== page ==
Process models


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Process models

  1. 1. 1 Process Models Chapter 3
  2. 2. 2 A software life cycle is the series of identifiable stages that a software product undergoes during its lifetime. A software life cycle model is a descriptive and diagrammatic representation of the software life cycle. A life cycle model represents all the activities required to make a software product transit through its life cycle phases. It also captures the order in which these activities are to be undertaken. Different life cycle models may map the basic development activities to phases in different ways.
  3. 3. 3 Why do we require a life cycle model? The primary advantage is that it encourages development of software in a systematic and disciplined manner. When a software product is developed by a team, it is necessary to have a precise understanding among the team members as to – when to do what. Otherwise it may lead to confusions and project failure.
  4. 4. 4 The Waterfall Model Communicat ion Planning Modeling Const ruct ion Deployment analysis design code t est project init iat ion requirement gat hering estimating scheduling tracking delivery support f eedback
  5. 5. 5 1. Real project rarely follow sequential flow that the model proposes 2. Linear model can accommodate iteration, it does indirectly 3. Can cause confusion as the project team proceeds. 4. Difficult for the customer to state all requirement explicitly 5. Customer must have patience 6. Linear nature of water flow leads to “blocking state” 7. Leads the team member to wait until previous member finishes 8. Time spent waiting is more compared with time spent for productive work 9. It is inappropriate 10. Requirement is fixed and proceed in linear manner.
  6. 6. 6 Incremental Process Model analysis design code test System/information engineering analysis design code test analysis design code test analysis design code test increment 2 increment 3 increment 4 increment 1 delivery of 1st increment delivery of 2nd increment delivery of 3rd increment delivery of 4th increment calendar time
  7. 7. 7 Incremental Process Model Combines elements of the waterfall model applied in an iterative fashion. Incremental applies linear sequences as the calendar time progress. Limited software functionalities and expands functionalities in later software release.
  8. 8. 8 Increment Model  Each linear sequence produces a deliverable ‘increment’ of the software  Eg. Word processing software  First increment is often a core product  Basic requirements are addressed, but many supplementary remains undelivered.  Customers evaluate this core product and the next increment is planned based on suggestions and next set of features  The plan addresses the modification of core product and delivery of additional features and functionalities.  Process is repeated until complete product is produced.
  9. 9. 9 Increment Model Useful when  Staff is unavailable for complete implementation and deadline is tight  If core product is well received, additional staff can implement next increment  Increment can be planned to manage technical risks  Partial functionalities can be delivered to end – user without inordinate delay.
  10. 10. 10 RAD Model Communication team #3 60 - 90 days Planning Modeling Construction Testing Modeling Construction team #1 team #2 Modeling Construction
  11. 11. 11 RAD Model Rapid Application Development Model  It is incremental software development process. A short development cycle  It is “high speed” adaptation of linear sequential model.  Done by component based construction.  Requirements should be well understood and scope must be limited.  Enables development team to create “fully functional” system with short time period.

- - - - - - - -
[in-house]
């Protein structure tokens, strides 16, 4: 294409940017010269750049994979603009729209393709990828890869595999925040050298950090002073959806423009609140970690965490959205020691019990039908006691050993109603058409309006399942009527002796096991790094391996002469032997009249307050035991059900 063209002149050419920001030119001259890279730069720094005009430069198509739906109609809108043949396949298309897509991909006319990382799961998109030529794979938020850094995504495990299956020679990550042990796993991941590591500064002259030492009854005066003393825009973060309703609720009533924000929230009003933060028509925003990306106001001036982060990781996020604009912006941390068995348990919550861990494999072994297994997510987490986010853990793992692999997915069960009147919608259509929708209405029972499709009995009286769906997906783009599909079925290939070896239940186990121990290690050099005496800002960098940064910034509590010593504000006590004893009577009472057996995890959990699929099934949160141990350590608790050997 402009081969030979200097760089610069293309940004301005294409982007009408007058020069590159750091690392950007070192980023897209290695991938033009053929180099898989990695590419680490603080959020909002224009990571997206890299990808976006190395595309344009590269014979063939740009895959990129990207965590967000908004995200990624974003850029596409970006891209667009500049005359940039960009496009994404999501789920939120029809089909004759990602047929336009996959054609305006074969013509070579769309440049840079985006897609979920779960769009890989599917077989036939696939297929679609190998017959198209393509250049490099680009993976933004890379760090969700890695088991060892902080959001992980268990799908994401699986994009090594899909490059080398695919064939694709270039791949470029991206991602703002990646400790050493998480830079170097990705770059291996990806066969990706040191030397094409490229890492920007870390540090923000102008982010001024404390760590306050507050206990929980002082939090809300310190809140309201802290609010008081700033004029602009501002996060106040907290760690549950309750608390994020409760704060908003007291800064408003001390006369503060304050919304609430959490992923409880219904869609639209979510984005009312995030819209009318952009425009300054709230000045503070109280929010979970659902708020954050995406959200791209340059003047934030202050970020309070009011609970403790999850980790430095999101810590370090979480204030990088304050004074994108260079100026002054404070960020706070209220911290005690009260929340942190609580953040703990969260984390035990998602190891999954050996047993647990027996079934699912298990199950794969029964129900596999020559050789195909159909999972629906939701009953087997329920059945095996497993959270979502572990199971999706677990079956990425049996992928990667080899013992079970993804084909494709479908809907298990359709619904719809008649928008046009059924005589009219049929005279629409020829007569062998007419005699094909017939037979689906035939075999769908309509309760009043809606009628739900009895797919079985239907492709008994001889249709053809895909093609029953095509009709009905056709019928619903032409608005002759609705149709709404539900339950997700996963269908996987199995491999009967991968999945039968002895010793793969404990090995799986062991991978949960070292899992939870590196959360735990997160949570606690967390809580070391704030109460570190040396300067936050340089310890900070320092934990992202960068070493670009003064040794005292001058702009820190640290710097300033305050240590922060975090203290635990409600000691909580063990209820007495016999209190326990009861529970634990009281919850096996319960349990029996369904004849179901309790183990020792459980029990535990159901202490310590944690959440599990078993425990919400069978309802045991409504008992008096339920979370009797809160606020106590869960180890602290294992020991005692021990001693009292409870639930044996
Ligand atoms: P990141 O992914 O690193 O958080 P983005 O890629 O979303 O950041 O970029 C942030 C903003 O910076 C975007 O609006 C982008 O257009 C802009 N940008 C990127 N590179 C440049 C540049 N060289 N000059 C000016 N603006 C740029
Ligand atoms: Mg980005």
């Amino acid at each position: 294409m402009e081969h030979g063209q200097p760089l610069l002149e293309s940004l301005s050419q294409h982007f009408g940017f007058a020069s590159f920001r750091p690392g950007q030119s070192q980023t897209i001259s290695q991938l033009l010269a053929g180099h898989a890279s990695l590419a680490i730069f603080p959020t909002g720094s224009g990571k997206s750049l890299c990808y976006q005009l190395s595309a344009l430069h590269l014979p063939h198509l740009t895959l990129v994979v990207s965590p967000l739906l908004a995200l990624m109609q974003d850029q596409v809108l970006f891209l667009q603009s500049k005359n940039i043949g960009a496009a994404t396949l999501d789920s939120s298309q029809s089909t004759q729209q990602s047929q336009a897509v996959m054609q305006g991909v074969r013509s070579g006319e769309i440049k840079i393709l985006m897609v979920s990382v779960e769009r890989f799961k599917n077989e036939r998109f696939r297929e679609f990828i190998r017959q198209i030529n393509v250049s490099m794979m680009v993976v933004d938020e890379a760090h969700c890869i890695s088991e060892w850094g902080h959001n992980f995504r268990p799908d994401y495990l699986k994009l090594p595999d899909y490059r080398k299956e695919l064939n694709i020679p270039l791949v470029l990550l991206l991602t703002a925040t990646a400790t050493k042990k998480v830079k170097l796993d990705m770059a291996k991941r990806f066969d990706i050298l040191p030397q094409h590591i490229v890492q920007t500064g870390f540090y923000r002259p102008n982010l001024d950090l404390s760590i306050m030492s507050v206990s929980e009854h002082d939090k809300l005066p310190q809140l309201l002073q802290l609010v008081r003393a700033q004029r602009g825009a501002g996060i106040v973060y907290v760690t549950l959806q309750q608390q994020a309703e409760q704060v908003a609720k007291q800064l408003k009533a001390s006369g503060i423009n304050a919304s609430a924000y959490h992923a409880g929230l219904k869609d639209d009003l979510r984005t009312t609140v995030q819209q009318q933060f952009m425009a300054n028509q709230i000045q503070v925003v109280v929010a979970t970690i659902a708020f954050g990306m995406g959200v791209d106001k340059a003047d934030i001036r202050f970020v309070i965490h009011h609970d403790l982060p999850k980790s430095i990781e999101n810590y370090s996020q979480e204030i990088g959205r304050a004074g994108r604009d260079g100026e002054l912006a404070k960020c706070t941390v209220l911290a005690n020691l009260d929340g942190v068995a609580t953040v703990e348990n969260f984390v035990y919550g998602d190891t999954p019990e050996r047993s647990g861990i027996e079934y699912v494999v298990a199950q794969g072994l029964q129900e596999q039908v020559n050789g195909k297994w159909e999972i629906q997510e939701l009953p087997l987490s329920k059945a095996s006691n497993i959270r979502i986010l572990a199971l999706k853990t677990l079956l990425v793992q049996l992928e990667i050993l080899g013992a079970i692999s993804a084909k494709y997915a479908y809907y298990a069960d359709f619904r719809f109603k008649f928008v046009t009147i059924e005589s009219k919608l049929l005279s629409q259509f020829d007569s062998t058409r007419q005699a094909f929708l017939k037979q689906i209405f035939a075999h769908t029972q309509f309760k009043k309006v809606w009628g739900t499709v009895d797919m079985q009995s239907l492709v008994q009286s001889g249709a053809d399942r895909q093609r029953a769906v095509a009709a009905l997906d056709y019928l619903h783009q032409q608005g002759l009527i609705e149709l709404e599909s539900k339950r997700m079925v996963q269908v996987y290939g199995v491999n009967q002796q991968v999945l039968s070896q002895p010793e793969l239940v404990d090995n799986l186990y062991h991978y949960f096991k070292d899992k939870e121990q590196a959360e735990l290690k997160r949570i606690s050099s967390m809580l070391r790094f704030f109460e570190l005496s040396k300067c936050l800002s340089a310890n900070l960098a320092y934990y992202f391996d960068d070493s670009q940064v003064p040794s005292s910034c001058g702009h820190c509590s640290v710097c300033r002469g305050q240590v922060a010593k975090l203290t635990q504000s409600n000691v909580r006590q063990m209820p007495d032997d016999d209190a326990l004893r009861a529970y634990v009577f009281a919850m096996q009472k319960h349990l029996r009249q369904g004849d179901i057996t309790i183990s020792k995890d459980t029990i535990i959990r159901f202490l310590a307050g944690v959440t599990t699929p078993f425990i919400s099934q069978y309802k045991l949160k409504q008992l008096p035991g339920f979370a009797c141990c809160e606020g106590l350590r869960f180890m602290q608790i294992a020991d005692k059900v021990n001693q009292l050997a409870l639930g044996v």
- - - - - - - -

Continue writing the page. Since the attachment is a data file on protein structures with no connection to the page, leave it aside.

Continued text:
12. 12. 12 RAD model Generic framework activities of RAD are :  Communication: What information is required, who generates it, who processes it, where does it go etc.  Planning: Multiple software team works in parallel on different functions.  Process modeling: 3 modeling - Business modeling - Data modeling - process modeling Construction : Code generation  Deployment : Is faster because of reusable components.
  13. 13. 13 RAD model Advantages of RAD model 1. Can be used for projects which can be modularized. 2. Separate RAD teams can work on different modules. 3. Overall time requirement is very less. Problems or disadvantages 1. Large manpower required to create large number of RAD teams. 2. Developers and customers must be committed to this type of model. Fast responses are required from both the parties. 3. Not useful for all types of systems i.e. if it is not possible to modularize. 4. Not useful when technical risks are high i.e. new software using new technology or new software has to work with existing hardware.
  14. 14. 14 Prototype Model Customer defines objective to software engineer, but not specifies input , process ,output requirements. Developer may be unsure about efficiency of algorithm, adaptability of OS, or human-machine interaction In this situation Prototype is best approach
  15. 15. 15 Evolutionary Process Model 1. These models are more suited to object oriented systems. 2. They are iterative. 3. They enable the software developer to develop increasingly more complex versions of the software 4. Like all complex systems, software evolves over a period of time and hence evolutionary models are more suited to software development. 5. Requirements change while software gets developed.
  16. 16. 16 Prototype Model Used as standalone Process model Used in all technique implemented in any process model Prototype paradigm assists software and customer to better understand and build the software when requirement is fuzzy
  17. 17. 17 Prototype Model Quick Model Communication Development Delivery & Feedback Construction of Prototype Modeling Quick design